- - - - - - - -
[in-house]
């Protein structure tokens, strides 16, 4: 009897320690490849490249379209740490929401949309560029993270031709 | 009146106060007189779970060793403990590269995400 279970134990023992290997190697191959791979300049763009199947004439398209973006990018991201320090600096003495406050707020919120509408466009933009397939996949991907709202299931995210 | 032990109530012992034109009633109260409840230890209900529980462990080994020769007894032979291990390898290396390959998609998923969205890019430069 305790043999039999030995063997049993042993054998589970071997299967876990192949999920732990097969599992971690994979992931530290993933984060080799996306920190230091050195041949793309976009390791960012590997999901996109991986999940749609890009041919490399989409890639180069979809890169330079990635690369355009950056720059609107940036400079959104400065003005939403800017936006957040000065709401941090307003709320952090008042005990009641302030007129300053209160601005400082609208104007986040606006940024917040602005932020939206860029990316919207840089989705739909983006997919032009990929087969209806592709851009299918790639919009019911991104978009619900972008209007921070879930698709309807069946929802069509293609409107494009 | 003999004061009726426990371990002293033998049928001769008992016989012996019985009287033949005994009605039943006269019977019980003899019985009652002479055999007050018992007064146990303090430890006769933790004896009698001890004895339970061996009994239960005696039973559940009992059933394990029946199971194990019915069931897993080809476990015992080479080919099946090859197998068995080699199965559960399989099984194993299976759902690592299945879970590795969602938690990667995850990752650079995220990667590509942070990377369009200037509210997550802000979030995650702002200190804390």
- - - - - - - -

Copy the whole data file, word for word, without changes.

[in-house]
């Protein structure tokens, strides 16, 4: 009897320690490849490249379209740490929401949309560029993270031709 | 009146106060007189779970060793403990590269995400 279970134990023992290997190697191959791979300049763009199947004439398209973006990018991201320090600096003495406050707020919120509408466009933009397939996949991907709202299931995210 | 032990109530012992034109009633109260409840230890209900529980462990080994020769007894032979291990390898290396390959998609998923969205890019430069 305790043999039999030995063997049993042993054998589970071997299967876990192949999920732990097969599992971690994979992931530290993933984060080799996306920190230091050195041949793309976009390791960012590997999901996109991986999940749609890009041919490399989409890639180069979809890169330079990635690369355009950056720059609107940036400079959104400065003005939403800017936006957040000065709401941090307003709320952090008042005990009641302030007129300053209160601005400082609208104007986040606006940024917040602005932020939206860029990316919207840089989705739909983006997919032009990929087969209806592709851009299918790639919009019911991104978009619900972008209007921070879930698709309807069946929802069509293609409107494009 | 003999004061009726426990371990002293033998049928001769008992016989012996019985009287033949005994009605039943006269019977019980003899019985009652002479055999007050018992007064146990303090430890006769933790004896009698001890004895339970061996009994239960005696039973559940009992059933394990029946199971194990019915069931897993080809476990015992080479080919099946090859197998068995080699199965559960399989099984194993299976759902690592299945879970590795969602938690990667995850990752650079995220990667590509942070990377369009200037509210997550802000979030995650702002200190804390």